Literacy Week: Terms of Agreement


Ms. Flanigan

First place winner of the Literacy Week Competition, Ava John

For Literacy Week, January 23-27, students competed in a short story contest for the chance to win a pair of  Apple Air Pods. Of many deserving submissions, the top honors go to Ava Johns for “Terms of Agreement,” 2nd place to Mae Denson for “The Ghost Writer,” 3rd place to Gavin Walker for ‘Navane Naivety,” 4th place to Bryan Fist for “Too Small for Conflict,” and 5th place to Vidya Bandoo for “Partly Cloudy Skies.” Congratulations to all of our very talented creative writers! 

Everyday Sam wakes up at 7:15 and checks his home messages. He clicks on the only new notification, and a synthetic female voice reads:

“Customer 0381, We have reviewed your request for financial assistance with a synthetic lung. However, we regret to inform you that we can offer no assistance; to continue with the procedure:

1. Make a down-payment on a synthetic lung

2. Find an organic donor

Reminder: this procedure is fatal to an organic donor. Thank you for choosing BioSynth, The synthetic intelligence resource team”

Sam sighs as he puts on a familiar pair of worn blue jeans and white button up. Laundry day is every Sunday. However last Sunday the laundromats were closed for a system update; the reek of his yellow-stained shirt was becoming unbearable. No one cared too much though; everyone’s shirts were off-white and somewhat foul smelling. The only people with personal hygiene machines either had stock in the hygiene machines manufacturing system or stock in the synthetic intelligence that ran the machines. Stock was very hard to purchase these days; most anyone with stock was an inventor of the very product they had stock in, and S.I. could invent products quicker and more efficiently than any organic. There was no need for organic intelligence to become stockbrokers; synthetic intelligence could perform any job at least 10 times quicker with 20% more accuracy.

After getting dressed, Sam walks to the metro station. He scans his card at the turnstile and waits for the Klear device to scan his retina. Only two weeks ago the Sector of Public Transportation was purchased by Jackson Wallace; prices immediately jumped 127%, and all organic train conductors and ticketers were replaced with synthetic ones. The Sector of Public Transportation was abolished, and the metro stations are being rebranded as JW Transportation. Jackson Wallace is known for his vast consumption of any influential service he can get his hands on. He made his way to fame after purchasing the patent to the train cars used in the metro stations. Though most everyone believes he is the inventor and engineer of the car, he really just paid off the inventor to keep his mouth shut and never denies being the engineer.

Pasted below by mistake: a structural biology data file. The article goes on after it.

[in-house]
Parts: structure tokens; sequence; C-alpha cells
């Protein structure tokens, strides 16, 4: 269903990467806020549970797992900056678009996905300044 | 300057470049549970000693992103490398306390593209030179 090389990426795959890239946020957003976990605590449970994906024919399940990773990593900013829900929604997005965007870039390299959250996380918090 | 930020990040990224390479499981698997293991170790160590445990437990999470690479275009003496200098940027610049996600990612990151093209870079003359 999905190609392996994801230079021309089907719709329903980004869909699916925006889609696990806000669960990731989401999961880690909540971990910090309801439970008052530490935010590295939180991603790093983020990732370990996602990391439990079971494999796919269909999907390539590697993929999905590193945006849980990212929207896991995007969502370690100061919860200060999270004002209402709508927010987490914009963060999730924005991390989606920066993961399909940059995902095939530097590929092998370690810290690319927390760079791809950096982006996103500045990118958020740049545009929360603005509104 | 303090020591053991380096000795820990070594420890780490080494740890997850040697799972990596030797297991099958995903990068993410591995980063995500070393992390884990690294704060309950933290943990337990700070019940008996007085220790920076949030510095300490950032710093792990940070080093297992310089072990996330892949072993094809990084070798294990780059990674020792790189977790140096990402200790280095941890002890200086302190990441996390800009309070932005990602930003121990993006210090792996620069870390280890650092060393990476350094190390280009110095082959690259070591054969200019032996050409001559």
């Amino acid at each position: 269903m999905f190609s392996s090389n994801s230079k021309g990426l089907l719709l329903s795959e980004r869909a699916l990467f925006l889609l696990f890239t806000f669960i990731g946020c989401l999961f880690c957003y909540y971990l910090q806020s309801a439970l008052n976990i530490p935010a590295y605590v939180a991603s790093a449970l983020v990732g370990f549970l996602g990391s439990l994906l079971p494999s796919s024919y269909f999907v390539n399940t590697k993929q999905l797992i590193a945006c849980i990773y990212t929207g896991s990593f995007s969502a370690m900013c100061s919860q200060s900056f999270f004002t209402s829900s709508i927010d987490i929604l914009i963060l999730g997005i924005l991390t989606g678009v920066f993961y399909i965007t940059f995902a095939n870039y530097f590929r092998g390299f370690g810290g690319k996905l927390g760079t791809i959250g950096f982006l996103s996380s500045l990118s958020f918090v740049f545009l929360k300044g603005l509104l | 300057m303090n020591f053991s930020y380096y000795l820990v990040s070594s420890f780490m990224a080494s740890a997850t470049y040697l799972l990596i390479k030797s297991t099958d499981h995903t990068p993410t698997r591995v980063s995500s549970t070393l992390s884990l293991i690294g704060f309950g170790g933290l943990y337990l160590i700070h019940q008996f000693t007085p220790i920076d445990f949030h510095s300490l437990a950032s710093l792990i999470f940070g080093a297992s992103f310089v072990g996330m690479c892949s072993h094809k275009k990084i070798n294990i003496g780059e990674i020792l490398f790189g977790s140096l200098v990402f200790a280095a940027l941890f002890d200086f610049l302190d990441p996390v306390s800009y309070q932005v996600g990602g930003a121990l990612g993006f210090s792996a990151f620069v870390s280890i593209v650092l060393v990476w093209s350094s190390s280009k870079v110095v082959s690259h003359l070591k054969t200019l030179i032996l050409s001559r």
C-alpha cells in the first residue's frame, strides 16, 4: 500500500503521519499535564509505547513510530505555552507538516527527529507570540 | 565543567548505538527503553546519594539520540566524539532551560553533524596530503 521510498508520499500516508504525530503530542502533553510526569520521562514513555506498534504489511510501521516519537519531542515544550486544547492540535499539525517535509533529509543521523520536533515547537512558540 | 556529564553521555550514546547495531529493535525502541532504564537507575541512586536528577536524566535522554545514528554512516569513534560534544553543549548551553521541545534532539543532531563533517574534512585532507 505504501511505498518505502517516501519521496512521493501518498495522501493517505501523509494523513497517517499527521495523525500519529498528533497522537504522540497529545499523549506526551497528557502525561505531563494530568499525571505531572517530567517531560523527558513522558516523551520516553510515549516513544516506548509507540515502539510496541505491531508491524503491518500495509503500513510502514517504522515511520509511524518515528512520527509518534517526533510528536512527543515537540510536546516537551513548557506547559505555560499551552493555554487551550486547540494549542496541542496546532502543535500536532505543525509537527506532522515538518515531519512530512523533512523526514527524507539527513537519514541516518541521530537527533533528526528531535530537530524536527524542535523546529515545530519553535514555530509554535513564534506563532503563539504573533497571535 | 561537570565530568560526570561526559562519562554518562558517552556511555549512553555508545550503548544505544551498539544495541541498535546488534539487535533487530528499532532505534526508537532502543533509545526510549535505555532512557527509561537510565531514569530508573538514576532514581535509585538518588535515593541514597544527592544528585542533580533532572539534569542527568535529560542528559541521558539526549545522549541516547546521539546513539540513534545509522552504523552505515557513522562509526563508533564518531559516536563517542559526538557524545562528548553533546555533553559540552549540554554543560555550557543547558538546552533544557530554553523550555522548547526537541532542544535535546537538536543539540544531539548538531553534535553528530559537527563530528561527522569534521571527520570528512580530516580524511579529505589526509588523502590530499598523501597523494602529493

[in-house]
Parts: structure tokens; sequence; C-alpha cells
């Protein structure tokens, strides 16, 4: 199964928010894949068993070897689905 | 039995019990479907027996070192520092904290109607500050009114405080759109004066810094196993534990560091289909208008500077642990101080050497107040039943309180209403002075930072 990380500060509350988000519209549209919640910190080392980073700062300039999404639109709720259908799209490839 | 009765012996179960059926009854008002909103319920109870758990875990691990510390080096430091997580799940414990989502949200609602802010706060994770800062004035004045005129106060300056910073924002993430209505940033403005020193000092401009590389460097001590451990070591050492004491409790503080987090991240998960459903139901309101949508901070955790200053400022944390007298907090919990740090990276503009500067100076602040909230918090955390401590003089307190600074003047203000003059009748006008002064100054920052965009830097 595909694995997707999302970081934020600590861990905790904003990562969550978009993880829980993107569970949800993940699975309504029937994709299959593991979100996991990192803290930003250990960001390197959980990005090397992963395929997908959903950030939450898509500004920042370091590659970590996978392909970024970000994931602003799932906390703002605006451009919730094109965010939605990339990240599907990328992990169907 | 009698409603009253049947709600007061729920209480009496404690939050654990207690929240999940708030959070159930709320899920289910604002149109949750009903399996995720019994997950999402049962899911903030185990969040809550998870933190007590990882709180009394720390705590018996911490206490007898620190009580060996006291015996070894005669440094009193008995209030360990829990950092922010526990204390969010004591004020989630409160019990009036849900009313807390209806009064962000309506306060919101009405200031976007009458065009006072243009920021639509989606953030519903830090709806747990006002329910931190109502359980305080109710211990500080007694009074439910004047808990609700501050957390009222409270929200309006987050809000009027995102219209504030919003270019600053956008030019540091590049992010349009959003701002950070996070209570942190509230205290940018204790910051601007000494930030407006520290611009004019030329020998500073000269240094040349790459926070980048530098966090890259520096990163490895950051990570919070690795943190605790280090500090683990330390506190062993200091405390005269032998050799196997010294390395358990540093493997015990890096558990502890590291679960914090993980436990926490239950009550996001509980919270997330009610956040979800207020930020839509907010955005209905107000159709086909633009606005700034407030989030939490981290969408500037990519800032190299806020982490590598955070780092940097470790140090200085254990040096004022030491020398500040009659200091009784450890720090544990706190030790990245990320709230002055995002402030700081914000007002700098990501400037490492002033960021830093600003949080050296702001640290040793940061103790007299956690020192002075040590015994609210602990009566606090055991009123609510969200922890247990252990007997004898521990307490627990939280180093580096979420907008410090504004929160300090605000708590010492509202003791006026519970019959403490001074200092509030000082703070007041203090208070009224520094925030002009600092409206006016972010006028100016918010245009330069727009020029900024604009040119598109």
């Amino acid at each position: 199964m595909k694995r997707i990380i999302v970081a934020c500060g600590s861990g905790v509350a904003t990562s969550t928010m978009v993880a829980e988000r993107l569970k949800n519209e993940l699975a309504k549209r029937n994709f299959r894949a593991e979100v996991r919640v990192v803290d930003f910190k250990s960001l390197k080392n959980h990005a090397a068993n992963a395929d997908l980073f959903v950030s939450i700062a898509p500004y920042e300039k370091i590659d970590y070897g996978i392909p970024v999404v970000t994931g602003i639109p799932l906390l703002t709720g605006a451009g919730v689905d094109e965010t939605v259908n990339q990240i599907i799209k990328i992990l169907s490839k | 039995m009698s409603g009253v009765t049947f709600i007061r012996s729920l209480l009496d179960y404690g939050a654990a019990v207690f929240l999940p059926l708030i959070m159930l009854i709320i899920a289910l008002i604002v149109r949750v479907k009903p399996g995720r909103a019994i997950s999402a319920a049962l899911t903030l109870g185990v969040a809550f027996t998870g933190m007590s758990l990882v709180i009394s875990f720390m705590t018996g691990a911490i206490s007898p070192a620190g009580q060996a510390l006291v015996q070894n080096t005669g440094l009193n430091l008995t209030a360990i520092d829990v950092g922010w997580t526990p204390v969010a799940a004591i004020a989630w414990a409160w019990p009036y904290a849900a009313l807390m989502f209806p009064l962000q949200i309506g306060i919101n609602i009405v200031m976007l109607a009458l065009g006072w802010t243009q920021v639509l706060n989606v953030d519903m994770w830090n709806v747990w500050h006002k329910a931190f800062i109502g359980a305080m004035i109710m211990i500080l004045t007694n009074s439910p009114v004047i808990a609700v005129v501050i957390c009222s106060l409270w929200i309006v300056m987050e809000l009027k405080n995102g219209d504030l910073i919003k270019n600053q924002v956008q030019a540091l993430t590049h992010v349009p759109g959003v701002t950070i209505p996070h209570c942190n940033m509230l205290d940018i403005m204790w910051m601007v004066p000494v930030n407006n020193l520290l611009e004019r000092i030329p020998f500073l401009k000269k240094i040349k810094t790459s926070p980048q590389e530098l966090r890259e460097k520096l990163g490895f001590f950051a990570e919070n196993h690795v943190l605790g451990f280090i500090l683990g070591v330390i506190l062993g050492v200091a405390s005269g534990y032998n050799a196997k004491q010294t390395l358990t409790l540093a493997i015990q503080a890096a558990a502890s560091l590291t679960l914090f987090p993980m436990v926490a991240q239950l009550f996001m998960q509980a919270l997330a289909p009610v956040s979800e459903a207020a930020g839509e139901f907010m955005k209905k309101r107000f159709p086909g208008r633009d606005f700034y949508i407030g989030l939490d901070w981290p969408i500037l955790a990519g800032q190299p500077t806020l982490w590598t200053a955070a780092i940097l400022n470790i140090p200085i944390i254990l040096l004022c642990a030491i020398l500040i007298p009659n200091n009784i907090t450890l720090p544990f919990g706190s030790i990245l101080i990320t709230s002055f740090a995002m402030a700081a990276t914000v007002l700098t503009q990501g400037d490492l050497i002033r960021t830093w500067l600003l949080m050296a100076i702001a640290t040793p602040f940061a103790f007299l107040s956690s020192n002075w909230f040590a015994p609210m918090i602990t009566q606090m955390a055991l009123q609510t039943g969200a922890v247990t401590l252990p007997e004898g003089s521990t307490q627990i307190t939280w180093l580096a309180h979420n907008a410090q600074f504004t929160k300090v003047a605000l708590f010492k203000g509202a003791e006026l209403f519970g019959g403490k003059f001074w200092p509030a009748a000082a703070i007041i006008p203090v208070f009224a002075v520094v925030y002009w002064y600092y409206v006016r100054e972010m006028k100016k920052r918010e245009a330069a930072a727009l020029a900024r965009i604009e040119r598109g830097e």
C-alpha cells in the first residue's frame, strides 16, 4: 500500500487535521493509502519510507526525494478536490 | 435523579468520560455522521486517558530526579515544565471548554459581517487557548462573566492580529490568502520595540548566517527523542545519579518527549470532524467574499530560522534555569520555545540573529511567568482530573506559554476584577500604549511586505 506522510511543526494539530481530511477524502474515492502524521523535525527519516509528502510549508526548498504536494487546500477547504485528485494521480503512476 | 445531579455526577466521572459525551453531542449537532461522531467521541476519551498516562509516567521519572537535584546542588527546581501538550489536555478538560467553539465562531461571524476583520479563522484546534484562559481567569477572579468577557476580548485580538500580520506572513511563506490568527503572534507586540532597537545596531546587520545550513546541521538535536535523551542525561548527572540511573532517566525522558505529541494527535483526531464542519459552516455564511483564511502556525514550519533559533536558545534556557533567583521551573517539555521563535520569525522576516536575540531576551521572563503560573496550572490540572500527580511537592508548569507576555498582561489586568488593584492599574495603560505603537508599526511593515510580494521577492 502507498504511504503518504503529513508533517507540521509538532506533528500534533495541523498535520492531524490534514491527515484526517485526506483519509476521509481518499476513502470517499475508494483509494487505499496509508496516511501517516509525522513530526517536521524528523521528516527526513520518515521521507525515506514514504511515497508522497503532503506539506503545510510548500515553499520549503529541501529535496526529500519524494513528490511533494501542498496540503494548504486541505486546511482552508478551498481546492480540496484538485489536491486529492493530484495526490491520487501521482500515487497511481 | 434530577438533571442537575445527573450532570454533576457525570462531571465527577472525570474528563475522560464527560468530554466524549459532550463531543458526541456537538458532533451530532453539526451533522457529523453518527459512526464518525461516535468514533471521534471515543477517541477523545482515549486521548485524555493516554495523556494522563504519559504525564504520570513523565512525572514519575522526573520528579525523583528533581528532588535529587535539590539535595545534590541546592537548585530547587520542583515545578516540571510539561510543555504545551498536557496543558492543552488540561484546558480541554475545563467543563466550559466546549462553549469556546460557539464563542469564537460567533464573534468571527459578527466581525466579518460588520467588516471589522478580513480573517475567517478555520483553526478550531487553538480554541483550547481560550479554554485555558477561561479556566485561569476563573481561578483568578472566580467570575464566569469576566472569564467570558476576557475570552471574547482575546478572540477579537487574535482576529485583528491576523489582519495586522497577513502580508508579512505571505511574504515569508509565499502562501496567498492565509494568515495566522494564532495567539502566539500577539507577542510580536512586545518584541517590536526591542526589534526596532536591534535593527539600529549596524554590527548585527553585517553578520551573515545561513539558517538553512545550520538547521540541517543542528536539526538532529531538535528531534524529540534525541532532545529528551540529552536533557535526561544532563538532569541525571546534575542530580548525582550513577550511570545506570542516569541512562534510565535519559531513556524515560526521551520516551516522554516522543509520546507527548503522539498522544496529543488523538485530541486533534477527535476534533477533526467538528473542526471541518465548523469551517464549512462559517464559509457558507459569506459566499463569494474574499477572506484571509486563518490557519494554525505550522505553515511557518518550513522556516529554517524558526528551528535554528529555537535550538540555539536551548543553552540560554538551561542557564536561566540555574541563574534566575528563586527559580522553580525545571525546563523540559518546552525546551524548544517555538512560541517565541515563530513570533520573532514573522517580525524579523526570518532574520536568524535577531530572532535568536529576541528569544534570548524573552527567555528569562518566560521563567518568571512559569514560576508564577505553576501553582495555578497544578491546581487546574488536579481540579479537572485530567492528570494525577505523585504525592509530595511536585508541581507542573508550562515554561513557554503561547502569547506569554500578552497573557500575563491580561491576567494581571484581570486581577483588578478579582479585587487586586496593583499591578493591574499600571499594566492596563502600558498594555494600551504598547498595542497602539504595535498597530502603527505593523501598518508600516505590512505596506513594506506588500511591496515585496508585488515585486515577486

After Wallace purchased the Sector of Public Transportation, the former organic employees of the SPT began organizing in the metro lobby, demanding some sort of severance pay. At this point, the only jobs in demand are software engineers, and even that position is being taken over by synthetic intelligence. Since 2027 unemployment rates have skyrocketed from 6.7% to 73%; homeless rates from .8% to 23%; and suicide rates from .9% to 13%.

Behind Sam, a man from the SPT union is leading a chant at the top of his lungs. Dozens of men and women in tattered, unclean clothes are screaming and wreaking havoc, calling the S.I. “Artificial Intelligence —” a term that is considered derogatory as S.I. are not meant to be an imitation of organic intelligence, but rather a more efficient alternative.

Once Sam makes his way off the metro, he walks a half mile to the City Corporation Center where he puts on his work smock and clocks in. Work at Sam’s sector of the CCC consists of cleaning and reconstructing corrupted robots. He works for nine hours every work day, five days a week, occasionally clocking in on Saturdays for four hours to make enough money to take the metro everyday.

At five o’clock Sam clocks out and takes the metro home. Sam clicks the television in his living room on, it automatically switches to one of the two only channels. Seven years ago the television company bought the rights to every channel, playing only what would turn the most profit. It’s a standard interview with Jackson Wallace, his sob story about his rise to wealth after coming from nothing; he skips over the fact that his parents own one of the only existing oil companies. Wallace wears clean slacks and a perfectly pressed white button up. He must have a personal hygiene machine, Sam thinks to himself.